But many of those also die later or are euthanized on the scene. A few survive but are too young or too debilitated to be returned to the wild.

Of the 195 animals found alive that year, just five were released.

Trying to study what put these animals in distress, the researchers faced a puzzle. How do you test a dolphin’s hearing?
“They can’t raise their flipper’’ if they hear a tone, Mann said.

Instead, researchers looked for reactions to the sound inside the animals’ brains. The researchers affixed sensors to the creatures’ heads with suction cups, which could detect electrical activity in the brain. They then played a series of tones: If the animals could hear them, the sensors would detect millions of neurons firing to process the sound.

In some of the species they studied, the tests showed that stranded animals could still hear normally. Three Risso’s dolphins, two pygmy killer whales, and a spinner dolphin showed no problems.

But the researchers found severe to near-total hearing loss in two species. Among bottlenose dolphins, four out of seven stranded animals had hearing problems. Among rough-toothed dolphins, the total was five out of 14.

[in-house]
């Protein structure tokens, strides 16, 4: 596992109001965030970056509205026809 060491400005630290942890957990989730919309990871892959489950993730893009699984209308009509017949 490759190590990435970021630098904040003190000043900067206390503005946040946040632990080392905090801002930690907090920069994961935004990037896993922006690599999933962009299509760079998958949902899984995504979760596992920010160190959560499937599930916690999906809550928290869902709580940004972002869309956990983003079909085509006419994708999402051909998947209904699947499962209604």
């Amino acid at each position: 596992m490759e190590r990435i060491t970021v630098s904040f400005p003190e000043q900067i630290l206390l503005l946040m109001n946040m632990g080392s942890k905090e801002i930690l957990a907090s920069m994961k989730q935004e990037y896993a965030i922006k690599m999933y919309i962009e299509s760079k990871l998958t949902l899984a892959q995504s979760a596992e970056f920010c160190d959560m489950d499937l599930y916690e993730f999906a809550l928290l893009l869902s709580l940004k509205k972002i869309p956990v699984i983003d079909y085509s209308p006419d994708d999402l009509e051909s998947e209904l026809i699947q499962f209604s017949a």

That, they said, could be a serious problem for animals that live in often-murky waters. Bottlenose dolphins often use sound to find each other: Each has a “signature whistle’’ all its own.

In addition to hearing sounds made by other creatures, dolphins also use their own sonar to hunt and locate the seafloor and other objects.

Scientists say these rapid-fire sounds — a series of clicks to human ears — return to give the dolphins information about the size and shape of prey.

“These animals are living in an environment where vision can’t play the same role it does on land,’’ said Randall Wells, a senior conservation scientist at the Chicago Zoological Society who was another of the study’s authors. “Sound is probably the most important sense that they have.’’